My Tomorrow's World column in the Herald on Sunday looks at the Australian Labor party's plan to contribute A$4.7 billion to building a national fibre to the node (FTTN) network if it wins the election later this year.
Similar plans have been floated before, one by Telstra, which was abandoned, and another called G9, which was proposed by a group of telcos. G9 didn't get off the ground either, but the appetite among players like Optus, which has promised to pledge $1 billion to the construction of a national fibre network, is likely to make the proposed public-private investment partnership work.
The plan has proven to be quite devisive and that's because of the proposal by Labor to sell down the Government's 17 per cent stake in Telstra to fund the network. What makes the whole thing interesting, is that many believe a similar, Government-funded network needs to be built here to create the level playing field in the telco industry we so desperately need.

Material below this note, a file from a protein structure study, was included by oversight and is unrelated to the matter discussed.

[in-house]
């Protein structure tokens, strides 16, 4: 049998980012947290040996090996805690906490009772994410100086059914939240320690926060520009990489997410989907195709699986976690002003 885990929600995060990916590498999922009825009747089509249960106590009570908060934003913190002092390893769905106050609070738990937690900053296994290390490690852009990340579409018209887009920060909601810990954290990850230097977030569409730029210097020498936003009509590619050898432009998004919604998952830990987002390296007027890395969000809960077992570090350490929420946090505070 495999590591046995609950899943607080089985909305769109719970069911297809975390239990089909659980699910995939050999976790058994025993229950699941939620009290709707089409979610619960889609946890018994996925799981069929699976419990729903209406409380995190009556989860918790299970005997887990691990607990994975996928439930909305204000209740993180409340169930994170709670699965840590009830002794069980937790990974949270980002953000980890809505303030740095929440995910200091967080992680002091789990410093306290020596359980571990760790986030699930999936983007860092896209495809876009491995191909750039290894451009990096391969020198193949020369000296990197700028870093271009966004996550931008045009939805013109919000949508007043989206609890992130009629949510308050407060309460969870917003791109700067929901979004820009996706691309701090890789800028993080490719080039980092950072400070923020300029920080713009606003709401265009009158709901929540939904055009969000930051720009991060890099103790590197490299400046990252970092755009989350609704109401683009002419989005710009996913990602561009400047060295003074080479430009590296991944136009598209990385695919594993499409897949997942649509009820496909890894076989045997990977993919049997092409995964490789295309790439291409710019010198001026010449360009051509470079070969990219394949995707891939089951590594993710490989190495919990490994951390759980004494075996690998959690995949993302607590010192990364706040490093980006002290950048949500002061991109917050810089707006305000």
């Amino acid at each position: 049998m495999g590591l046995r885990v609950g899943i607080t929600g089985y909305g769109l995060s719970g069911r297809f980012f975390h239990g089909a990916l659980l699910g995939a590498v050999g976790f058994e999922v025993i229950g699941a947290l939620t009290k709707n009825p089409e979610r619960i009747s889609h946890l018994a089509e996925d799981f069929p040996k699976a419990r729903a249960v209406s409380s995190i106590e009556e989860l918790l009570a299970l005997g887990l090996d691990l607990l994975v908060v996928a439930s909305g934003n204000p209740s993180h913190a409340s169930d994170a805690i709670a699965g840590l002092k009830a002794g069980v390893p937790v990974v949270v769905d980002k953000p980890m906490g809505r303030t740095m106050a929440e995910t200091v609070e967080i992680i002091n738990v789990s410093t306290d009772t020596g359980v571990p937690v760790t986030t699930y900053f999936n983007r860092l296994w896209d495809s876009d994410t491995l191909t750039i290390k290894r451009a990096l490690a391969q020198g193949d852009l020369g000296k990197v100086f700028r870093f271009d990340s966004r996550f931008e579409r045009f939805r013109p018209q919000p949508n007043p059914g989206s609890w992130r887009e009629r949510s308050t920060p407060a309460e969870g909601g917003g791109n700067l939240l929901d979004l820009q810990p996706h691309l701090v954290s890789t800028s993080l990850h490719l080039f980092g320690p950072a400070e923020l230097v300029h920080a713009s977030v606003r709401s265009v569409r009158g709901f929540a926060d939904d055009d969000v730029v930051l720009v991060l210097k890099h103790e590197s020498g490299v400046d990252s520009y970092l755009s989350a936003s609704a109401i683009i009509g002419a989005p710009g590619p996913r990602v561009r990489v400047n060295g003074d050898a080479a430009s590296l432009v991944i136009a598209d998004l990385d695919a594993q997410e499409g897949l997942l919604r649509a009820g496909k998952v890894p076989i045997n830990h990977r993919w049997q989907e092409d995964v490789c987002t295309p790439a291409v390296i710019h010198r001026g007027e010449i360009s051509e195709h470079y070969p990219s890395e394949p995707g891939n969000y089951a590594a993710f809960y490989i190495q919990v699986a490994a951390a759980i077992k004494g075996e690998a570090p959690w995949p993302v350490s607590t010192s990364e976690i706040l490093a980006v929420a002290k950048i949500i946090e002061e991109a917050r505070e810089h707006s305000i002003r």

Rod Drury floated his Securing Our Digital Trade Routes paper, which proposes something similar to the Labor broadband plan. It hasn't appeared to have got the political support it needs to be kicked along as an issue in the public domain. Communications minister David Cunliffe effectively rejected the idea on last week's Sunday programme, suggesting that private investment was a better method of funding broadband infrastructure and that there was plenty of appetite for that type of investment anyway. That shows the Government just is simply scared off by the big dollars such an investment would cost and is unwilling to consider the productivity gains the development of such a network would bring. I hope the Labor plan gets some traction across the Tasman, if only to change our own Government's thinking.